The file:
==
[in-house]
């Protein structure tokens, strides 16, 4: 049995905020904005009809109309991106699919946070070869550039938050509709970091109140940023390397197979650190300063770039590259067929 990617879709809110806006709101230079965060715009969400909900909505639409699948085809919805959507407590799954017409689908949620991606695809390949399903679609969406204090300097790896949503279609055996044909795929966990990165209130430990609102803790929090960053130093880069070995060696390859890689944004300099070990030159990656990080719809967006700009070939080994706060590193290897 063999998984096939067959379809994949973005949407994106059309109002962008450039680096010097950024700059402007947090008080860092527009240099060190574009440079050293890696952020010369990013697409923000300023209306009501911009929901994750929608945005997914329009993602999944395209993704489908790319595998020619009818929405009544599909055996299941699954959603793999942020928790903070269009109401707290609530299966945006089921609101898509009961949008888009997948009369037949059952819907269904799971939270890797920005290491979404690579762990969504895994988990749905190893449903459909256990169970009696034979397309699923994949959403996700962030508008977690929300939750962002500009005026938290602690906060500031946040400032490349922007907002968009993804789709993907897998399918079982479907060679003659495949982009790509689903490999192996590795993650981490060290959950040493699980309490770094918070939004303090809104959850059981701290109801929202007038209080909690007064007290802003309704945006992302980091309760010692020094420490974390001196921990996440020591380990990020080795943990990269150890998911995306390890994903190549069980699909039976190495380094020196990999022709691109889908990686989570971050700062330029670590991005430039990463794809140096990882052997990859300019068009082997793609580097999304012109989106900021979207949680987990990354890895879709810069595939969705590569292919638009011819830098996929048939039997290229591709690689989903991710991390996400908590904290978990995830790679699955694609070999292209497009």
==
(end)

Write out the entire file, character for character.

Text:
[in-house]
């Protein structure tokens, strides 16, 4: 049995905020904005009809109309991106699919946070070869550039938050509709970091109140940023390397197979650190300063770039590259067929 990617879709809110806006709101230079965060715009969400909900909505639409699948085809919805959507407590799954017409689908949620991606695809390949399903679609969406204090300097790896949503279609055996044909795929966990990165209130430990609102803790929090960053130093880069070995060696390859890689944004300099070990030159990656990080719809967006700009070939080994706060590193290897 063999998984096939067959379809994949973005949407994106059309109002962008450039680096010097950024700059402007947090008080860092527009240099060190574009440079050293890696952020010369990013697409923000300023209306009501911009929901994750929608945005997914329009993602999944395209993704489908790319595998020619009818929405009544599909055996299941699954959603793999942020928790903070269009109401707290609530299966945006089921609101898509009961949008888009997948009369037949059952819907269904799971939270890797920005290491979404690579762990969504895994988990749905190893449903459909256990169970009696034979397309699923994949959403996700962030508008977690929300939750962002500009005026938290602690906060500031946040400032490349922007907002968009993804789709993907897998399918079982479907060679003659495949982009790509689903490999192996590795993650981490060290959950040493699980309490770094918070939004303090809104959850059981701290109801929202007038209080909690007064007290802003309704945006992302980091309760010692020094420490974390001196921990996440020591380990990020080795943990990269150890998911995306390890994903190549069980699909039976190495380094020196990999022709691109889908990686989570971050700062330029670590991005430039990463794809140096990882052997990859300019068009082997793609580097999304012109989106900021979207949680987990990354890895879709810069595939969705590569292919638009011819830098996929048939039997290229591709690689989903991710991390996400908590904290978990995830790679699955694609070999292209497009």